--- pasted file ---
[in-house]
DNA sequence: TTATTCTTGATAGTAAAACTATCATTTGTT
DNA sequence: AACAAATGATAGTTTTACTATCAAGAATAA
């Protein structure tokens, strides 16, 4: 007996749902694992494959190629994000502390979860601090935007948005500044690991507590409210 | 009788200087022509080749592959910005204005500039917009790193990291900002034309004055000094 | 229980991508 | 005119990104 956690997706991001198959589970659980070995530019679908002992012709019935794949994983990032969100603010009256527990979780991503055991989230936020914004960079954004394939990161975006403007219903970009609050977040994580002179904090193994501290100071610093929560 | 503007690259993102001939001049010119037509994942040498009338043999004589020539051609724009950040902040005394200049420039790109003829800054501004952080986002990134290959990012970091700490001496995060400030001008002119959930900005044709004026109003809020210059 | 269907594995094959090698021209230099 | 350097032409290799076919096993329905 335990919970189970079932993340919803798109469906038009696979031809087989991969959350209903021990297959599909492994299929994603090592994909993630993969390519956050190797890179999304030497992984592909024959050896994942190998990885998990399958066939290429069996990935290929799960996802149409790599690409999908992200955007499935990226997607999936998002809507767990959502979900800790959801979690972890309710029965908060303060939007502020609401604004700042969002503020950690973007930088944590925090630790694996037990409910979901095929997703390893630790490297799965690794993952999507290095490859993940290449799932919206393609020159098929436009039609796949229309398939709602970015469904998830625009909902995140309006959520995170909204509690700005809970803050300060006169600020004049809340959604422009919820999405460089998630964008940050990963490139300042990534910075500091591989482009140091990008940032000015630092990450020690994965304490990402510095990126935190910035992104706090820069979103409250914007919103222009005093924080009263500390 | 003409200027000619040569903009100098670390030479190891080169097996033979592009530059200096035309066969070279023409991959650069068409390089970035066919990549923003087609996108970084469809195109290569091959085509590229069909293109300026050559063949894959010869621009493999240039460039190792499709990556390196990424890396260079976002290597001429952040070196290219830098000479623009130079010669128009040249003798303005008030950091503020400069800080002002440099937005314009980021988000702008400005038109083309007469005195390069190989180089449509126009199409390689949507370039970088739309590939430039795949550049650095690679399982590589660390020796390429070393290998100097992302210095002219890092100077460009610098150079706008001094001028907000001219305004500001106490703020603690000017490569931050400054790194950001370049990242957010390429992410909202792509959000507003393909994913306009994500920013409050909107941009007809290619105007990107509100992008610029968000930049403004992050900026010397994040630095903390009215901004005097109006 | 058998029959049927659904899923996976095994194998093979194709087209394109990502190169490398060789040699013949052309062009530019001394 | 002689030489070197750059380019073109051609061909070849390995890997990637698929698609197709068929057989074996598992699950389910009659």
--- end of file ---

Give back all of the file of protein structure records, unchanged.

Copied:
[in-house]
DNA sequence: TTATTCTTGATAGTAAAACTATCATTTGTT
DNA sequence: AACAAATGATAGTTTTACTATCAAGAATAA
């Protein structure tokens, strides 16, 4: 007996749902694992494959190629994000502390979860601090935007948005500044690991507590409210 | 009788200087022509080749592959910005204005500039917009790193990291900002034309004055000094 | 229980991508 | 005119990104 956690997706991001198959589970659980070995530019679908002992012709019935794949994983990032969100603010009256527990979780991503055991989230936020914004960079954004394939990161975006403007219903970009609050977040994580002179904090193994501290100071610093929560 | 503007690259993102001939001049010119037509994942040498009338043999004589020539051609724009950040902040005394200049420039790109003829800054501004952080986002990134290959990012970091700490001496995060400030001008002119959930900005044709004026109003809020210059 | 269907594995094959090698021209230099 | 350097032409290799076919096993329905 335990919970189970079932993340919803798109469906038009696979031809087989991969959350209903021990297959599909492994299929994603090592994909993630993969390519956050190797890179999304030497992984592909024959050896994942190998990885998990399958066939290429069996990935290929799960996802149409790599690409999908992200955007499935990226997607999936998002809507767990959502979900800790959801979690972890309710029965908060303060939007502020609401604004700042969002503020950690973007930088944590925090630790694996037990409910979901095929997703390893630790490297799965690794993952999507290095490859993940290449799932919206393609020159098929436009039609796949229309398939709602970015469904998830625009909902995140309006959520995170909204509690700005809970803050300060006169600020004049809340959604422009919820999405460089998630964008940050990963490139300042990534910075500091591989482009140091990008940032000015630092990450020690994965304490990402510095990126935190910035992104706090820069979103409250914007919103222009005093924080009263500390 | 003409200027000619040569903009100098670390030479190891080169097996033979592009530059200096035309066969070279023409991959650069068409390089970035066919990549923003087609996108970084469809195109290569091959085509590229069909293109300026050559063949894959010869621009493999240039460039190792499709990556390196990424890396260079976002290597001429952040070196290219830098000479623009130079010669128009040249003798303005008030950091503020400069800080002002440099937005314009980021988000702008400005038109083309007469005195390069190989180089449509126009199409390689949507370039970088739309590939430039795949550049650095690679399982590589660390020796390429070393290998100097992302210095002219890092100077460009610098150079706008001094001028907000001219305004500001106490703020603690000017490569931050400054790194950001370049990242957010390429992410909202792509959000507003393909994913306009994500920013409050909107941009007809290619105007990107509100992008610029968000930049403004992050900026010397994040630095903390009215901004005097109006 | 058998029959049927659904899923996976095994194998093979194709087209394109990502190169490398060789040699013949052309062009530019001394 | 002689030489070197750059380019073109051609061909070849390995890997990637698929698609197709068929057989074996598992699950389910009659």